Sicherheitskultur im Wandel

The Transformation of Security Culture

Western societies are currently experiencing a proliferation of security demands. Security from war and violence. Security from terrorism and crime. Security from environmental catastrophes and financial crises. Security has become a central value in our societies. Yet, the ongoing expansion of security needs poses an enormous challenge to political decision making - from responding to threats to managing risks. There is a sharp contrast between societal expectations for security and the ability of national and international institutions to meet them. At the same time, decisions in security policy often raise heavy criticism and even public resistance. The meaning of security has become a deeply contested issue. In order to sharpen our understanding of the potential and the limits of security policy and in order to advance ongoing debates on actual security problems, we need to look closer at the transformation of security culture.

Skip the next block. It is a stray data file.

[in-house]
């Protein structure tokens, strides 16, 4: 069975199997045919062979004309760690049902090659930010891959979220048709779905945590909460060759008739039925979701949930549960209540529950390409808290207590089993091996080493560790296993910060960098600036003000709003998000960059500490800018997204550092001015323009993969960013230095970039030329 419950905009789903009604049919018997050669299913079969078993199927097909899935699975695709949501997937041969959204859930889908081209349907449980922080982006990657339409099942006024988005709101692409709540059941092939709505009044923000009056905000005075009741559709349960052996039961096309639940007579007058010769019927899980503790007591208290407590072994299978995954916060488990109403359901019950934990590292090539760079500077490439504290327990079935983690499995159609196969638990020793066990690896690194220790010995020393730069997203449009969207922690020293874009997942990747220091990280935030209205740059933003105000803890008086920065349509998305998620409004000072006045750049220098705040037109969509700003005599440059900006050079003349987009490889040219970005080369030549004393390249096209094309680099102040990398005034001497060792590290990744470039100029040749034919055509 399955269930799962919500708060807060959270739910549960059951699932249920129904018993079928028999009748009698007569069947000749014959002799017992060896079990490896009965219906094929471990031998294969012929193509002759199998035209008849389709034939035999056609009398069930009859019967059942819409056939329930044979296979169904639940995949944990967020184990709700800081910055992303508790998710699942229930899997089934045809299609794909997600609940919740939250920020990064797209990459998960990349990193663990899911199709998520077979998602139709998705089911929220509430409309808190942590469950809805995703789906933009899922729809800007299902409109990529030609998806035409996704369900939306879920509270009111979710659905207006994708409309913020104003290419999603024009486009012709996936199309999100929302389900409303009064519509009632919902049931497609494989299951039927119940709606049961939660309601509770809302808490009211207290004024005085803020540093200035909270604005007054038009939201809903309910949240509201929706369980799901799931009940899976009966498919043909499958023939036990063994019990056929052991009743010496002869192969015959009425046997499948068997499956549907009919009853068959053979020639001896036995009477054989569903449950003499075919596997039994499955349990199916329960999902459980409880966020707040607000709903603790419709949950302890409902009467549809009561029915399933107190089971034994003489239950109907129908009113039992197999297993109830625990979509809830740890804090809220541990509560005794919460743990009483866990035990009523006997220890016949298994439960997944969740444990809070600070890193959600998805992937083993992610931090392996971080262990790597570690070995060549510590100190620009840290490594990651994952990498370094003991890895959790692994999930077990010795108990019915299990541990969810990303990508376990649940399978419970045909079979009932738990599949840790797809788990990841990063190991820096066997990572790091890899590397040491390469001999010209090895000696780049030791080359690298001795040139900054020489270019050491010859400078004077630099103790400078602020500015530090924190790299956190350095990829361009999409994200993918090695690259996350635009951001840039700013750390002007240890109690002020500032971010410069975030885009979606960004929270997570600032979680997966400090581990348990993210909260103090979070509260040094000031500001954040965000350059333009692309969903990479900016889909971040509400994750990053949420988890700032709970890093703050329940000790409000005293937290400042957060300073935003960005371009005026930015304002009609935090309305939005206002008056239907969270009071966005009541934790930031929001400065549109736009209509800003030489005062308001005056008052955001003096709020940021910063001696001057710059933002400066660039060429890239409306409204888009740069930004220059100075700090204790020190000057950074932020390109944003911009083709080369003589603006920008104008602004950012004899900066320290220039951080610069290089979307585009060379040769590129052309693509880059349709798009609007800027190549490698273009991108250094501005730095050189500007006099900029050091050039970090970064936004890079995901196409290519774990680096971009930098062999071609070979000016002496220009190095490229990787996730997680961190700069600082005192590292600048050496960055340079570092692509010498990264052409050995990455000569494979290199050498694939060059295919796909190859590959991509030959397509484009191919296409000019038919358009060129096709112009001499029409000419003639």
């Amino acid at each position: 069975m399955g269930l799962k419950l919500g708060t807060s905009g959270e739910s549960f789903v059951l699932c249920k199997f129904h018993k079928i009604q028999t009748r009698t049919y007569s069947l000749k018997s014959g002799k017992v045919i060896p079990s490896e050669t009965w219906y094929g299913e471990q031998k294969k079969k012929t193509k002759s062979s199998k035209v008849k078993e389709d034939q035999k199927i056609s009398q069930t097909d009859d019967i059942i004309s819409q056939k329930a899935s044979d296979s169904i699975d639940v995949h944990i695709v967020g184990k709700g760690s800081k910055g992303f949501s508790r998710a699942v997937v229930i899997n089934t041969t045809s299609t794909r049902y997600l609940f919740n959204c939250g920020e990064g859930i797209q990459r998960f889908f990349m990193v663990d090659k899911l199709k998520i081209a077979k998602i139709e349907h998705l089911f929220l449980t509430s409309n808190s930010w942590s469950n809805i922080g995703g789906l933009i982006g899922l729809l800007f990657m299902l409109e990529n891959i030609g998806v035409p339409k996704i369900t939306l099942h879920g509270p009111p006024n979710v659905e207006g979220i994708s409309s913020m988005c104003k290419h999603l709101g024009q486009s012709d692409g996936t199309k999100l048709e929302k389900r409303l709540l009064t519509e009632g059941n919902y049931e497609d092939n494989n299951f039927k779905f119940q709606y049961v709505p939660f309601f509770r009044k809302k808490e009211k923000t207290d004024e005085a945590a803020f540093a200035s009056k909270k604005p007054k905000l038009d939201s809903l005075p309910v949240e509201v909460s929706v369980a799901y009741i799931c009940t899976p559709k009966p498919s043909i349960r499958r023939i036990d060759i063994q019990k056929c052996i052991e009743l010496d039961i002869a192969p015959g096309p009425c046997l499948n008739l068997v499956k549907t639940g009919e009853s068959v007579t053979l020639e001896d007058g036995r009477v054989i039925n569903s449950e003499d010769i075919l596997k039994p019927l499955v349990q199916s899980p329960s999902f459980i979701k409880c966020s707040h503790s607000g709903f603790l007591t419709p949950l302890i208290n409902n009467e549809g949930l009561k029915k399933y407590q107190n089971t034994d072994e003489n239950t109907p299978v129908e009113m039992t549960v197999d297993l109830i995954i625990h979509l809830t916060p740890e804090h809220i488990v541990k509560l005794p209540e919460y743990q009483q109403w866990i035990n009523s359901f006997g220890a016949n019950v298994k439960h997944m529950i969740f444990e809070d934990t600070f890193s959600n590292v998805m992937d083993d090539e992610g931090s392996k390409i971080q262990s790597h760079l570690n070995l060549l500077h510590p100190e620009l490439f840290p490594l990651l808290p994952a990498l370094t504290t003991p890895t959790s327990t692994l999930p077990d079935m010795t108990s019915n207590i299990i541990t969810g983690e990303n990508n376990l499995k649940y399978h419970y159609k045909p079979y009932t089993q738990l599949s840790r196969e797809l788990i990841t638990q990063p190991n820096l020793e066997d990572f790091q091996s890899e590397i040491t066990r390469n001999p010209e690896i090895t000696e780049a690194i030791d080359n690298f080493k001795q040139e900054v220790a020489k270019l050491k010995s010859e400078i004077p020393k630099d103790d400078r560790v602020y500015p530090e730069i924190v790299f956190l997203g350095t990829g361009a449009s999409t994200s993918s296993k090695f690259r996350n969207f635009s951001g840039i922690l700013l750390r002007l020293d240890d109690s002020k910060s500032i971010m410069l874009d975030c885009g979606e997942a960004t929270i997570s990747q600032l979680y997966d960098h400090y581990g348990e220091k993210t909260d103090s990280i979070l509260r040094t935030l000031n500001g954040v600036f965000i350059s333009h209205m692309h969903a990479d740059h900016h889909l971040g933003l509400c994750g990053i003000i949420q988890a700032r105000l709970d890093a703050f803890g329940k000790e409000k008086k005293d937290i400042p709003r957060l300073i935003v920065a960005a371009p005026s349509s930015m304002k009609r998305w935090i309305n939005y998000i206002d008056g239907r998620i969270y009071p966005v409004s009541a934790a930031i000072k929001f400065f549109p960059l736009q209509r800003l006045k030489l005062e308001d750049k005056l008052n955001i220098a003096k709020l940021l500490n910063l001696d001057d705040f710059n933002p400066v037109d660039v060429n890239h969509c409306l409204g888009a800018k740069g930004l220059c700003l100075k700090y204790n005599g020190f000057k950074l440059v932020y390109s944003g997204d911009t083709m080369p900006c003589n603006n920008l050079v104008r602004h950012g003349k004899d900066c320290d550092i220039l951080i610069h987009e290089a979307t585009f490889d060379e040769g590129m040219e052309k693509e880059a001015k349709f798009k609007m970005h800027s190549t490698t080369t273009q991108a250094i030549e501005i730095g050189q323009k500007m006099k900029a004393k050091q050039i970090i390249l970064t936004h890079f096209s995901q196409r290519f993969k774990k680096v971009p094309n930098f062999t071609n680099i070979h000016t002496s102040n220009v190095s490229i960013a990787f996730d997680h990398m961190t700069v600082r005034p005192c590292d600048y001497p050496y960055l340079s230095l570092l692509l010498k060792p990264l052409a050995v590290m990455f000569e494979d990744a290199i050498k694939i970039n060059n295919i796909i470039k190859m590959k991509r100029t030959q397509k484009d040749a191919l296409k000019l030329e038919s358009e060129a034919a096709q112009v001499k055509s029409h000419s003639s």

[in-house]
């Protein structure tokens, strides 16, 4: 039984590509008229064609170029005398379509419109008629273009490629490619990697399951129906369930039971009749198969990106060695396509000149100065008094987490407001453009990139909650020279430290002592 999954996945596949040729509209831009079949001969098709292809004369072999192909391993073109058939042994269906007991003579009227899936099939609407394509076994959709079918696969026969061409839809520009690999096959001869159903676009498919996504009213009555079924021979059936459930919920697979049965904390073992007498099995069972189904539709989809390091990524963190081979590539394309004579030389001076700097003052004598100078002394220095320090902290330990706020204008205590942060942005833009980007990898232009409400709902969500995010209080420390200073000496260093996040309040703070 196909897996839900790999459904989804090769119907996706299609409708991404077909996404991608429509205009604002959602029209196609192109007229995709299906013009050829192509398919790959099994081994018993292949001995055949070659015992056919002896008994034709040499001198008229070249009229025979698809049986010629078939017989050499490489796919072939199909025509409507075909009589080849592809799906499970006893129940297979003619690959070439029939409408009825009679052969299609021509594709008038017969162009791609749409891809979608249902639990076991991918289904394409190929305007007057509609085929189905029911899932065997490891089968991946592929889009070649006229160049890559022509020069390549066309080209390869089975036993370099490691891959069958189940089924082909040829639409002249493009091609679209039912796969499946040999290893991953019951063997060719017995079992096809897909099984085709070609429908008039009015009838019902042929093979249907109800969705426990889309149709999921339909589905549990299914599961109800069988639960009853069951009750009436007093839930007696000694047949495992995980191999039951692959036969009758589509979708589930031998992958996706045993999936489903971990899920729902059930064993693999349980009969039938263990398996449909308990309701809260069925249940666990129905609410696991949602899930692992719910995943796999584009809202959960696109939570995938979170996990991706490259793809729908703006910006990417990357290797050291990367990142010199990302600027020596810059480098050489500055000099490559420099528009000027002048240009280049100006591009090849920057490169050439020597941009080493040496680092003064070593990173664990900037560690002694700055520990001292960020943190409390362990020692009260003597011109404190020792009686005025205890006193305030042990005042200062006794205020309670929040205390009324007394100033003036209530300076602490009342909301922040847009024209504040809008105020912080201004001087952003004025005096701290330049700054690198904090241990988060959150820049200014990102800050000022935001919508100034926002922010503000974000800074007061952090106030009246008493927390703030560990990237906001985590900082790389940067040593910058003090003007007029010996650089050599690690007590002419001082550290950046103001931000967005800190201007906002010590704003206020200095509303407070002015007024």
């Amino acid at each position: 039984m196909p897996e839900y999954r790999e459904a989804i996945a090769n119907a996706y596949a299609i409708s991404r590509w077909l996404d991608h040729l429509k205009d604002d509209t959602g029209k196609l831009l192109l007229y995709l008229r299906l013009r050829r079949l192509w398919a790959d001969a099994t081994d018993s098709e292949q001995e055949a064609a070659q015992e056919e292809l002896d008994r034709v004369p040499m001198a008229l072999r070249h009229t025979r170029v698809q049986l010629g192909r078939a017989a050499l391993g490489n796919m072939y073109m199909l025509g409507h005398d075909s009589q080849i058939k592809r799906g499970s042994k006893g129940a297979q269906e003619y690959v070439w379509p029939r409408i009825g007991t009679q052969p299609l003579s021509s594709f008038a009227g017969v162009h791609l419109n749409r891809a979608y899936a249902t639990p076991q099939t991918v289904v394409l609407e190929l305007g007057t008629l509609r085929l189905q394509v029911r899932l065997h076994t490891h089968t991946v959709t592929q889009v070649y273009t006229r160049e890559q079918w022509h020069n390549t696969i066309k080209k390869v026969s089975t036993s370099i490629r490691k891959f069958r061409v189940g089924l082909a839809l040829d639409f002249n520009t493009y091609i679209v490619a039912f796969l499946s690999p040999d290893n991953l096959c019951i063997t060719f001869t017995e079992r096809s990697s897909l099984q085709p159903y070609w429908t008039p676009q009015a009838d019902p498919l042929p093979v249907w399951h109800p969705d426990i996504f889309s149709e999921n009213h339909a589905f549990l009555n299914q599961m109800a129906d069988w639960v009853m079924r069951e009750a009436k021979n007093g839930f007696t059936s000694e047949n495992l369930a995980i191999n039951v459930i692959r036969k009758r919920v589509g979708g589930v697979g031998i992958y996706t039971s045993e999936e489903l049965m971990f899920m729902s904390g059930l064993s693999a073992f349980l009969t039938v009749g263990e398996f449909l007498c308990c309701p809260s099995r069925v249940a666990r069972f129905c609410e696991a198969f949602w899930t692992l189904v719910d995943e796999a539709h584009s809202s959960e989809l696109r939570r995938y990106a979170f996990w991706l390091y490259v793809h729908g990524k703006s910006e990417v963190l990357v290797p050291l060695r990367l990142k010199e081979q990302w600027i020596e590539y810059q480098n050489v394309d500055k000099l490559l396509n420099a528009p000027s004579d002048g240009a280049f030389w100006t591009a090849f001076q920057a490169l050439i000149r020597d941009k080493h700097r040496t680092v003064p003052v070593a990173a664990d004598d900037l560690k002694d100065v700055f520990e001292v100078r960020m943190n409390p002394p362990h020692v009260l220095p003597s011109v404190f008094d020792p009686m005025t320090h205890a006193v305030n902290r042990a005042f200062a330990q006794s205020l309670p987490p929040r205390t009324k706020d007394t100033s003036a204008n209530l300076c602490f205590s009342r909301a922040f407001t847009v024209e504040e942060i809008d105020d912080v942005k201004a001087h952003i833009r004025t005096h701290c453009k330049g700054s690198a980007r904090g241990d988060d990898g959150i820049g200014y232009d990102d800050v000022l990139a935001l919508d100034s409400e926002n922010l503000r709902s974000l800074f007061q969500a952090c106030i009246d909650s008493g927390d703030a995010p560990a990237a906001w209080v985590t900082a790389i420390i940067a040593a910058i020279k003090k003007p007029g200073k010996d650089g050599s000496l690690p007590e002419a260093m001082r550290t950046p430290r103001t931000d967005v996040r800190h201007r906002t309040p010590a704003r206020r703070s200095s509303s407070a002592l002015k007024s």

Security culture encompasses those ideas, norms and practices of individuals and organizations that define phenomena as threats and prescribe countermeasures. Threats to security do not simply exist 'out there' but are constructed by actors such as policy makers, experts and civil society groups. However, perceptions of insecurity respond to both real world perils (e.g. international terrorism, pandemics, humanitarian crises) and political constraints (e.g. scarce resources, opportunity structures, established values). Security culture is thus generated and constantly transformed through the interdependence of politics, society, and their environment.

This research project is funded by the Federal Ministry of Education and Research (BMBF) for a period of three years (2010-2013) and is based at the Chair of International Organisation located at the Goethe University Frankfurt.




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